Today’s seemingly obsessive fears over accountability and conflicts of interest have proven themselves well-grounded. Inaugurated in 2012, former South Korean President Park Geun-hye was impeached just last year and sentenced to 24 years in prison for abuse of power, bribery, coercion, and leaking government secrets. Alongside her co-conspirator and shamanic counselor Choi Soon-sil, Park’s impeachment as the first female president and daughter of dictator Park Chung-hee has dealt a crippling blow to both the women’s rights movements and South Korea’s Saenuri party. On the other hand, it may herald a new era of governmental reformation.

Park was raised under the unforgiving oversight of Park Chung-hee, who gained notoriety as a “Cold War conservative” after seizing the Korean government via military coup in the 1960s. As the daughter and public face of the ruthless Chung-hee, Park was often ostracized by her peers and immersed into the political scene at an early age. After political dissenters murdered both her father and mother, support for Park came not from her close friends and classmates but from tactful mentors and advisors instead, including Choi Tae-min, leader of the religious group Yongsae-gyo.

Amid other modern-day cults, like Scientology and Heaven’s Gate, no other organization has matched the impact of Yongsae-gyo, better known as the Church of Eternal Life. An odd combination of Buddhism, Christianity, and Korean Shamanism, this seemingly innocuous cult viciously wrapped its claws around Park after her impeachment. Even Park’s tyrannical father once scrutinized the obscure relationship and blatant corruption between her and Choi Tae-min. However, these outcries have only entered media limelight in the past year.

As early as 1977, Choi’s daughter, Choi Soon-sil, became an intimate confidant to President Park. Choi, a shamanic counselor without security clearance, had extensive access to the innermost political affairs. She was reported to have edited many of Park’s sensitive proposals and to have used her status with Park to strongarm corporate titans into contributing to her personal charities, including contributions from industry mammoths Hyundai and Samsung.

Choi has grossed over $69 million USD. This blatant corruption gained public exposure in 2016 when prosecutors raided foundation headquarters to discover extensive evidence detailing Choi’s misdemeanors. Since then, whistleblowers have spoken out against Choi and Park. A former employee of Choi’s charities commented on the extent of Choi’s puppeteering, saying, “there was nothing the president could decide alone.” With her approval ratings dipping to just about four percent, Park was condemned by the public as massive protests rallied to demand her impeachment.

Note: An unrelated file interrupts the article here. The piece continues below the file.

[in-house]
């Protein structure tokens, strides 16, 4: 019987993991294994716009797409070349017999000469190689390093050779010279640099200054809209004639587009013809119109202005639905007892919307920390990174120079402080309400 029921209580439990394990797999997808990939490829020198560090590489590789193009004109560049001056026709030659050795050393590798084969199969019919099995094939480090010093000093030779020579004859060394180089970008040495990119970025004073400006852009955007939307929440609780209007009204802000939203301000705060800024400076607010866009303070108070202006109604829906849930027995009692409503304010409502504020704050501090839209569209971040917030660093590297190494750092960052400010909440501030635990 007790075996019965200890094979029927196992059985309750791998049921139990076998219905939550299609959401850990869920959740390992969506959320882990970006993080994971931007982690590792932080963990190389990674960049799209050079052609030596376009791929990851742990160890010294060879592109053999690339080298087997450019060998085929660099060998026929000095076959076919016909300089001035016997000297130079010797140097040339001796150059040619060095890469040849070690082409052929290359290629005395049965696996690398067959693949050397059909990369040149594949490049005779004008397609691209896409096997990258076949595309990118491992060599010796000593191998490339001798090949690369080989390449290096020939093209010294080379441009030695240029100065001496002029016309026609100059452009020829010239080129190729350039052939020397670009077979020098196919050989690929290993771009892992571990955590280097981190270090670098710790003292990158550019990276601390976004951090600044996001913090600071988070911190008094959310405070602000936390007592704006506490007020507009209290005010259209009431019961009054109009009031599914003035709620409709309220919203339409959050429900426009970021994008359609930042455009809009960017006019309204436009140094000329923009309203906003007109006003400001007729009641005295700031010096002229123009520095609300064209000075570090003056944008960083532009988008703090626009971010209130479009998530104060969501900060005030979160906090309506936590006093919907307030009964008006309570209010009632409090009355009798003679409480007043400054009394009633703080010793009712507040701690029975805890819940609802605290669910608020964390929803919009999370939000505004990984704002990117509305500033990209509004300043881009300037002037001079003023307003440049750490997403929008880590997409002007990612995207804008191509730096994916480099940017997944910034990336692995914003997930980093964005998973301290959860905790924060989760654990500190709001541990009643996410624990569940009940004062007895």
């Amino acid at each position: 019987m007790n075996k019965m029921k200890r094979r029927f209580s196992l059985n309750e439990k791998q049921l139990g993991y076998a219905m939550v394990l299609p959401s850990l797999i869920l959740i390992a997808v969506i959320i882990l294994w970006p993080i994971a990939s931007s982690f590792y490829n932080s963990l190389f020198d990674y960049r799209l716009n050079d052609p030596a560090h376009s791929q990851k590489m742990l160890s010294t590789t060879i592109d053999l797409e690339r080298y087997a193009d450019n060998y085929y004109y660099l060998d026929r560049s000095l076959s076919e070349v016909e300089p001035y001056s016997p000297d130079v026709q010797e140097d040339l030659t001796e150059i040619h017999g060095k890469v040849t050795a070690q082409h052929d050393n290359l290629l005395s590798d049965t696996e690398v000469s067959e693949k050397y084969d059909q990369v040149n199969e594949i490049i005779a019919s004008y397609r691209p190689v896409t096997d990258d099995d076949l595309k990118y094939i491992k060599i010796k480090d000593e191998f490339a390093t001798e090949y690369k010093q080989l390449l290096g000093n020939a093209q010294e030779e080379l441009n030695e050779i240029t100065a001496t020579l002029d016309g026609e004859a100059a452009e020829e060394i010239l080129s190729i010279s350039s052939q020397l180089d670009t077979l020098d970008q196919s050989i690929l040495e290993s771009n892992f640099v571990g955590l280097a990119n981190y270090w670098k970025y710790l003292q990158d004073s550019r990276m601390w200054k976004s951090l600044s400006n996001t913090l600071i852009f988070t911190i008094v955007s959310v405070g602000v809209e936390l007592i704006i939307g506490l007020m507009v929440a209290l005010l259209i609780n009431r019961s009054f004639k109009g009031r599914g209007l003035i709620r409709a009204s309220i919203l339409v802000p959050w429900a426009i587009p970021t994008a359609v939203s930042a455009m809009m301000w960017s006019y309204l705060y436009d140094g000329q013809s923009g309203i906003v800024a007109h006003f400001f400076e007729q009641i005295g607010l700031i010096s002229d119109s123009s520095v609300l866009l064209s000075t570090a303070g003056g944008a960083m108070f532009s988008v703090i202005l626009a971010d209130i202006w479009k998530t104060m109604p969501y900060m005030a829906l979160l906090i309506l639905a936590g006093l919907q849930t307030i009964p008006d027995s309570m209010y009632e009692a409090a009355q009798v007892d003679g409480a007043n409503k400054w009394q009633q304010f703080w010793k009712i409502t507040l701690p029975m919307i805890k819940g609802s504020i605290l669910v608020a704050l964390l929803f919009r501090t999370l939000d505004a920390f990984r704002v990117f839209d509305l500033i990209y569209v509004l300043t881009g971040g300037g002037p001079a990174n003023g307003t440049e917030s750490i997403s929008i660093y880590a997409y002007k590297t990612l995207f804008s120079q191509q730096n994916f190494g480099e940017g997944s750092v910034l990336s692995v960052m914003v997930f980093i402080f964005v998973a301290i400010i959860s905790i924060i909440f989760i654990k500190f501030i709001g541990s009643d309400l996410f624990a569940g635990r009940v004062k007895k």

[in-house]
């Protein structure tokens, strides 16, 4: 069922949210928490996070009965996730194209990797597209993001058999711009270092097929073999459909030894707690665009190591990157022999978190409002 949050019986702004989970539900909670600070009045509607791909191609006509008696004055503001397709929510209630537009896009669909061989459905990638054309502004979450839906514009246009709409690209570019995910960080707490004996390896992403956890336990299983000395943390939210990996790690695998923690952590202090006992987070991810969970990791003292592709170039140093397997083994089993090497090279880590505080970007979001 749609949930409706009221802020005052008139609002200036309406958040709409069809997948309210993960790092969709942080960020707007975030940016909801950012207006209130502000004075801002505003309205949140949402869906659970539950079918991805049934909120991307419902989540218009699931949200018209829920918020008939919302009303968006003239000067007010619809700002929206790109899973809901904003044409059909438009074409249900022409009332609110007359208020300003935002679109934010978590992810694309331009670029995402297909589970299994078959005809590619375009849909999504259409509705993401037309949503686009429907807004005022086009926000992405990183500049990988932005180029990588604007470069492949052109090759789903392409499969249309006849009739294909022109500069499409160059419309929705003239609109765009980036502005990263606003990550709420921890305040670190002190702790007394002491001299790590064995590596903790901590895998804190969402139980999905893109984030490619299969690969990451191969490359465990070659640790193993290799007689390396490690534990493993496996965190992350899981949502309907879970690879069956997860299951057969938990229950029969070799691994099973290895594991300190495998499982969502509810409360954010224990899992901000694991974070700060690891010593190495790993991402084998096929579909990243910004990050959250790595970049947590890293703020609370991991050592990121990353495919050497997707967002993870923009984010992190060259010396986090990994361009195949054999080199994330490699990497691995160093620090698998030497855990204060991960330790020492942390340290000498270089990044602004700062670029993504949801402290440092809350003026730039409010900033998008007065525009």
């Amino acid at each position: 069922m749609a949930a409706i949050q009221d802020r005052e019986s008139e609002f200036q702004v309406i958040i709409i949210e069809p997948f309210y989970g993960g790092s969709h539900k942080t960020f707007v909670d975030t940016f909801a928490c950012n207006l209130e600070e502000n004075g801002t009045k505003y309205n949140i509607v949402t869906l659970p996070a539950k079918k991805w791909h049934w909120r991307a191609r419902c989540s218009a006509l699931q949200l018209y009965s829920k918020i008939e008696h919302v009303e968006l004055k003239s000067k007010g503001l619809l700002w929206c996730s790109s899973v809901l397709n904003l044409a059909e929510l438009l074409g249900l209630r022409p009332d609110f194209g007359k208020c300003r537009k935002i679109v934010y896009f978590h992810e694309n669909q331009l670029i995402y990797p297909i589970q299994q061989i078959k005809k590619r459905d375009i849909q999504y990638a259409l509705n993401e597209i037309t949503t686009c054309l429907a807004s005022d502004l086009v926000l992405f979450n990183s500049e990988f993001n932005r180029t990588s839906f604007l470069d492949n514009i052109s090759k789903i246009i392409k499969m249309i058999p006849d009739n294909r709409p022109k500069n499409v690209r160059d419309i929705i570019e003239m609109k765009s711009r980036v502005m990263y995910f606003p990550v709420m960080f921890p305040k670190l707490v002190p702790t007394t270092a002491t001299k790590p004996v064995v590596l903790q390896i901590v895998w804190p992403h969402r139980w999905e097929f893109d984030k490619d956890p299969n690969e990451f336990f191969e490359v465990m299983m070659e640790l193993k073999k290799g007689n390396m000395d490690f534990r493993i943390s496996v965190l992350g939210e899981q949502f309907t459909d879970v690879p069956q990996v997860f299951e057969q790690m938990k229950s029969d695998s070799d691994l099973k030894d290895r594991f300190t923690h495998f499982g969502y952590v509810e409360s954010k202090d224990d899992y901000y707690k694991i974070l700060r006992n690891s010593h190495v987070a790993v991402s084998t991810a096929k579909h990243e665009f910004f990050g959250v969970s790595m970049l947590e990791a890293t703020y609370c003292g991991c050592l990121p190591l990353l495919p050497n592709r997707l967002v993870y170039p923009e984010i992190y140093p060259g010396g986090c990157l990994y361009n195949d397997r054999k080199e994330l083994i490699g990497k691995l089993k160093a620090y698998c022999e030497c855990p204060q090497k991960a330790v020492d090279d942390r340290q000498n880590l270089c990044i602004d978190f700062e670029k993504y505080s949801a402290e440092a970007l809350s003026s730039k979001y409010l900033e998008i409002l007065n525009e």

As such, Park’s indictment on December 9, 2016 was to be expected. Sentenced to 24 years in jail, Park was immediately replaced by liberal party-leader Moon Jae-in, who ran on a platform prioritizing a clean government. Park’s impeachment has turned into ammunition for other political movements as well, including the condemnation of women’s rights and feminist movements. With women making up only 17% of politicians in the National Assembly, South Korea’s patriarchal roots snapped back with the failure of President Park. Referred to as an “object of shame,” Park became the figurehead for women in politics. Dissenters like activist Yun Sun state, “these female leaders are not self-made. They all came from a political family.” The civilian populace does not see Park as her own person, but as mere continuation of her father’s dictatorship. Additionally, Park’s persecution has delivered yet another blow to the already-rocky South Korean government. Plagued with an extensive history of military coups, assassinations, and underhanded motives, the South Korean government has one of the highest concentrations of civilian-skepticism. Especially as South Korea is a buffer to North Korea, the government’s instability cannot continue.

The South Korean government has failed to meet its obligation to administer for its citizens. Whether it be by a revised checks-and-balances system or a complete governmental overturn, it is now up to the citizens to stand up and demand action. Just as crowds of protesting citizens removed Park Geun-hye from power, civilian activism can direct South Korea towards a brighter future.